So I’ve been playing around with video a bit more lately. I have two different cameras that record natively at 1920×1080 (1080p). I can get my videos into iMovie just fine, but one thing that always annoyed me is that when I went to share a move I created with iMovie, the default options were pretty pitiful.
Continue reading “How to export 1080p HD video with iMovie 08”
So a while back we purchased a JVC Everio HD camcorder. I’ll skip the commentary on whether or not that is a good idea. For me, the relevant issue is: how am I supposed to copy the MTS (AVCHD H.264) encoded files to my mac and get them in a format that I can import into iMovie and edit.
Here are a few things I discovered on my journey the last few months:
VLC can play MTS files. I wasn’t able to get the stream converter to export them properly to mov files though. Perhaps there is some setting I missed somewhere, but the formats I tried either had messed up audio or Quicktime couldn’t open them.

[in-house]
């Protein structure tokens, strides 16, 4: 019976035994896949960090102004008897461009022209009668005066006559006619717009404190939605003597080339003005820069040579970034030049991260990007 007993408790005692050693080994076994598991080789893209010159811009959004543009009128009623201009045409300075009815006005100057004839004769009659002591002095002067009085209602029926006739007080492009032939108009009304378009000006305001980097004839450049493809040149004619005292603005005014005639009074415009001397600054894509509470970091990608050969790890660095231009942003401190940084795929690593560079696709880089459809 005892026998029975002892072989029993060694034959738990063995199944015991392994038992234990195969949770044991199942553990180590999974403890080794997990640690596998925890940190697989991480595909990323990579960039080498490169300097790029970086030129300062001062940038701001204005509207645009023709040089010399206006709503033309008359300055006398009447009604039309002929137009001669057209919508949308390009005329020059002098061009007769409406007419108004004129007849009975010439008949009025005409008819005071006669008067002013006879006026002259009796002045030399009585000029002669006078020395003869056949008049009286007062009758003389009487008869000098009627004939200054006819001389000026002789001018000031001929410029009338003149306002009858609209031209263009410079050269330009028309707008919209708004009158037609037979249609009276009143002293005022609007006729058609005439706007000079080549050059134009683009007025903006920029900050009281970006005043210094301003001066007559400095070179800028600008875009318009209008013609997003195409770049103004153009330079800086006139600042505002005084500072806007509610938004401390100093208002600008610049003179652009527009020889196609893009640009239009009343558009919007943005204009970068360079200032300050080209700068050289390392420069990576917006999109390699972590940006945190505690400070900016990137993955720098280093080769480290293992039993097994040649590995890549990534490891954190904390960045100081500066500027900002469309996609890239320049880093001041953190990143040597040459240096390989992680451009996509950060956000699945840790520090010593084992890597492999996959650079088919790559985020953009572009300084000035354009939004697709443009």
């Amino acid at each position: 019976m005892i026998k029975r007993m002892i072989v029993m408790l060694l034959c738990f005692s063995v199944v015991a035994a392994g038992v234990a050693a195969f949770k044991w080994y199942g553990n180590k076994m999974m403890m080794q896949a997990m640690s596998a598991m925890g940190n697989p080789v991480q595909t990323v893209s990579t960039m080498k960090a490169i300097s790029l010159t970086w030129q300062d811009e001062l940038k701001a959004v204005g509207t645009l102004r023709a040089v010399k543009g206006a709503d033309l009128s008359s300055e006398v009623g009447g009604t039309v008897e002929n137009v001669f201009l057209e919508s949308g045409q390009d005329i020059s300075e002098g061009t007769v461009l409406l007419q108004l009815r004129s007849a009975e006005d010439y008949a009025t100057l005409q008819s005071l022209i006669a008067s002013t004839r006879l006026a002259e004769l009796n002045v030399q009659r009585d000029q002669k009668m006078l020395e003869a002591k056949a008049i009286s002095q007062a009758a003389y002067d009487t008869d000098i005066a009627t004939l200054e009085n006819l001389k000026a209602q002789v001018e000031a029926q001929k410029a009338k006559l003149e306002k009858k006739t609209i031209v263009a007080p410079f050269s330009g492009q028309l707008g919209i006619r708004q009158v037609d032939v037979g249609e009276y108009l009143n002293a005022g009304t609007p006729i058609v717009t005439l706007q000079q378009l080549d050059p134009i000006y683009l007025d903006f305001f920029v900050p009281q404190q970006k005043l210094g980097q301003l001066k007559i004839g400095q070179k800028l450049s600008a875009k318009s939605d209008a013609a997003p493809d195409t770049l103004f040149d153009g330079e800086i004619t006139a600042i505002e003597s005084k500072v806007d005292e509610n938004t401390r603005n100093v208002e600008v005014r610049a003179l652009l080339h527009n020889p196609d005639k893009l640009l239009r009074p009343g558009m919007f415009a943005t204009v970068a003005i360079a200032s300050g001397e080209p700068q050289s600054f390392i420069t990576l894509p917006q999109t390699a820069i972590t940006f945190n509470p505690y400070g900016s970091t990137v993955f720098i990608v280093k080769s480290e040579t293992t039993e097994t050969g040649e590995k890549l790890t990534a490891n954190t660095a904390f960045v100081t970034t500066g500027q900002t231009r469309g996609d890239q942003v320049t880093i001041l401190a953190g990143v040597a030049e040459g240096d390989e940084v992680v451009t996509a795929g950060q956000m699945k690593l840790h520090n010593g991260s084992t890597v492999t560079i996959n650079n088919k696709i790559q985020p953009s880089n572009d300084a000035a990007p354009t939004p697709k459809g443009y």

- ffmpeg is probably a good option. I couldn’t get it to work though. I had the same problems with it that I had with VLC. I couldn’t seem to pick correct encodings to get the audio/video to stay in sync.
- iMovie can import video directly from the camera. If you plug the camera in and import the movies directly into iMovie, that works but you end up with mov files that are larger on your hard drive. Also, if you copy the camera drive in it’s entirety to a dmg image, and then mount the dmg file, iMovie can pretend like that is a camera too, and still import the files. I didn’t want this though since I didn’t want to make dmg files every time I want to import and I didn’t want to store mov files.
- Handbrake does the job nicely. You can queue up a bunch of files and choose a format to convert them too. I found converting to the preset Apple TV settings works pretty well for importing into iMovie.
Hope this helps someone. Skip all those ffmpeg front-end rip off programs that want to charge you money. They are GPL violating programs whose owners are attempting to make a quick buck off something you can (and should be able to) do for free.